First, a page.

- The Washington Times - Wednesday, December 21, 2005

NORTH KOREA

Light-water reactors signaled in report

SEOUL — North Korea plans to build light-water atomic reactors and develop two other reactors that can produce large amounts of fissile material to boost its nuclear deterrent, official press sources said yesterday.

Six-country talks to try to end North Korea’s nuclear-weapons programs have stalled. Diplomats said the latest comment from the North’s official Korean Central News Agency could complicate an already difficult negotiating process.

Pyongyang previously had not said that it planned to build relatively proliferation-resistant light-water reactors, but had threatened to resume work on two graphite-moderated reactors, which can produce large amounts of material for atomic bombs, said a South Korean Foreign Ministry official.

“There have never been any plans for North Korea to build [light-water reactors] on their own,” the official said.

BRITAIN

Penguin snatched for Christmas gift

LONDON — A baby penguin thought to have been snatched from a British zoo as a quirky holiday gift is unlikely to survive until Christmas Day, his keeper warned yesterday.

Toga, a 3-month-old jackass penguin, was stolen Saturday from Amazon World on the Isle of Wight in southern England.

Zoo manager Kath Bright said the bird, which was taken from a compound where he lived with his parents and four other penguins, probably would die of malnutrition if not returned immediately.

UGANDA

Britain cuts aid over democracy worries

KAMPALA — Britain said yesterday it was cutting direct assistance to Uganda by more than $26 million because of concerns about the state of democracy in its former protectorate and would withhold almost $9 million more until after February elections.

Hilary Benn, Britain’s secretary of state for international development, announced the move in London.

On Monday, Sweden joined a growing list of European donors to cut aid to Uganda amid questions about President Yoweri Museveni’s commitment to democratic reform.

Mr. Museveni is under increasing criticism for the arrest and prosecution on treason, terrorism, rape and weapons charges of Kizza Besigye, the leader of the opposition Forum for Democratic Change, who is seen as the president’s main rival in the Feb. 23 election.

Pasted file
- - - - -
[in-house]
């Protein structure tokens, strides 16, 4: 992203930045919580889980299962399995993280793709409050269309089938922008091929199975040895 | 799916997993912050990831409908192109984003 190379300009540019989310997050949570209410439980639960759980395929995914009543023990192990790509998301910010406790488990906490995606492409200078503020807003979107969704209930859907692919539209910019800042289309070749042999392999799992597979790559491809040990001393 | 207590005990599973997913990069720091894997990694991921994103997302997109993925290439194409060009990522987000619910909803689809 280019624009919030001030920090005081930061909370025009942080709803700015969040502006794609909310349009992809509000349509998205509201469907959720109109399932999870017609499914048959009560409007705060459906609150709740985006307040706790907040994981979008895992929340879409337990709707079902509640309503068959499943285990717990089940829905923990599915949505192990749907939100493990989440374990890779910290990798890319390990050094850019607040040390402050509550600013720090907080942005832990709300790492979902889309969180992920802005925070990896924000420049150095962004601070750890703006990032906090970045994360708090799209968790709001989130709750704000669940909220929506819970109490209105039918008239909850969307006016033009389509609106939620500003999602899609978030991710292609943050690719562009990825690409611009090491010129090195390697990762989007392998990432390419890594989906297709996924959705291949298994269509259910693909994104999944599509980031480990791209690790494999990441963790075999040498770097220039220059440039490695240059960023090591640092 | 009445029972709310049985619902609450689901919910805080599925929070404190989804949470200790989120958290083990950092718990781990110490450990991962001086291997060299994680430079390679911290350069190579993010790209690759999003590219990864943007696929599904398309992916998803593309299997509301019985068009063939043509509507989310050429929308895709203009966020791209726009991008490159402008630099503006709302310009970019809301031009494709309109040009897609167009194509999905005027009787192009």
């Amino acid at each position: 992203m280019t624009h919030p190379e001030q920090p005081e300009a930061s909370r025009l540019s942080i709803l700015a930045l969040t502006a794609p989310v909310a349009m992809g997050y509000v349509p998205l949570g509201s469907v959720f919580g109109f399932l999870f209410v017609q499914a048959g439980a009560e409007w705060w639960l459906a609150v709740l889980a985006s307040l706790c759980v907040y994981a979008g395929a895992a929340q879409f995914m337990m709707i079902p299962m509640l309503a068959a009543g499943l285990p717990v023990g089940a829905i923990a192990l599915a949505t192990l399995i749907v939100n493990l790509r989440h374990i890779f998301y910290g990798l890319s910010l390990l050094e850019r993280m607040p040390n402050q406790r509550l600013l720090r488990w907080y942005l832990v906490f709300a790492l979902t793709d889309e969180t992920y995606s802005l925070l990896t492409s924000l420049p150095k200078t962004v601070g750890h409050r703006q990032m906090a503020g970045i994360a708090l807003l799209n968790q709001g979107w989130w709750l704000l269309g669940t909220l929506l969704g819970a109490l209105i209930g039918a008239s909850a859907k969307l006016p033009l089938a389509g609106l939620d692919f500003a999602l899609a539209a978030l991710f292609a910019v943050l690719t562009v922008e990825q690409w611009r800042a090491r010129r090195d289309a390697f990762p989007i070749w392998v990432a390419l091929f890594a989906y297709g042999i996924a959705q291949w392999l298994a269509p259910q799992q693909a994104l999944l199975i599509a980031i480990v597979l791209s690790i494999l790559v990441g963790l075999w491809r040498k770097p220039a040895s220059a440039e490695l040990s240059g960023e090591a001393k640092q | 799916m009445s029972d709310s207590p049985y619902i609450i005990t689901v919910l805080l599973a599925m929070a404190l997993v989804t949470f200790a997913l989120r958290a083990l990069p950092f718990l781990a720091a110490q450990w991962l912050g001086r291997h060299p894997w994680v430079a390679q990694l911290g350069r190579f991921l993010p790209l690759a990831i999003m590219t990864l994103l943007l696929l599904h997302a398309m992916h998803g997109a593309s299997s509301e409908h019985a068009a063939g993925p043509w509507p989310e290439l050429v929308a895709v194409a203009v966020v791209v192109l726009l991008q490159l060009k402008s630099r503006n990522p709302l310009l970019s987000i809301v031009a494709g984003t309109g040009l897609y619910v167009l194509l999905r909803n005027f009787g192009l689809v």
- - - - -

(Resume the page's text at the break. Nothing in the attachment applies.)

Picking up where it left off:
GERMANY

Terror suspect protected from CIA

BERLIN — German police in 2003 shielded a German national suspected of terrorism by the United States from questioning by the CIA, according to a newspaper report to be published tomorrow.

Die Zeit weekly said German police accompanied Reda Seyam, who is of Egyptian origin, back to Germany from Indonesia after he was interrogated by the U.S. Central Intelligence Agency in Jakarta, to prevent further questioning by the U.S. intelligence services.

“Berlin asked us to take special care to avoid that Seyam is not apprehended in the transit zone of Singapore airport,” a German police source is quoted as telling Die Zeit, according to an advance extract of the report published yesterday. “It does not matter to the Americans that somebody is German or whether sovereignty is violated.” the source added.

Mr. Seyam was arrested by Indonesian police in September 2002 and subsequently questioned by the CIA.

SOUTH AFRICA

Mugger killed by tigers in zoo

JOHANNESBURG — A South African mugger was mauled to death by tigers after he fled the scene of his crime and took refuge in what turned out to be a tiger enclosure at a nearby zoo, police said yesterday.

The incident took place on Sunday in Bloemfontein, about 250 miles southwest of Johannesburg.

“The guy who was found in the tiger enclosure had been trying to escape after he had robbed a couple with a knife early on Sunday morning,” said police spokesman Sam Makhele.

He said the man had been mauled to death and had bite marks on his neck.

AFGHANISTAN

Delegate stirs angeras parliament opens

KABUL — The first full session of Afghanistan’s new parliament almost broke down yesterday after a lawmaker demanded that authorities bring to justice all warlords, some of whom are delegates.

One delegate, Malali Joya, called for all of Afghanistan’s human rights abusers and “criminal warlords” to be brought to justice. Delegates responded by pounding their fists on the tables to demand she sit down. But she refused, shouting that it was her right as an elected official to speak her mind.

From wire dispatches and staff reports

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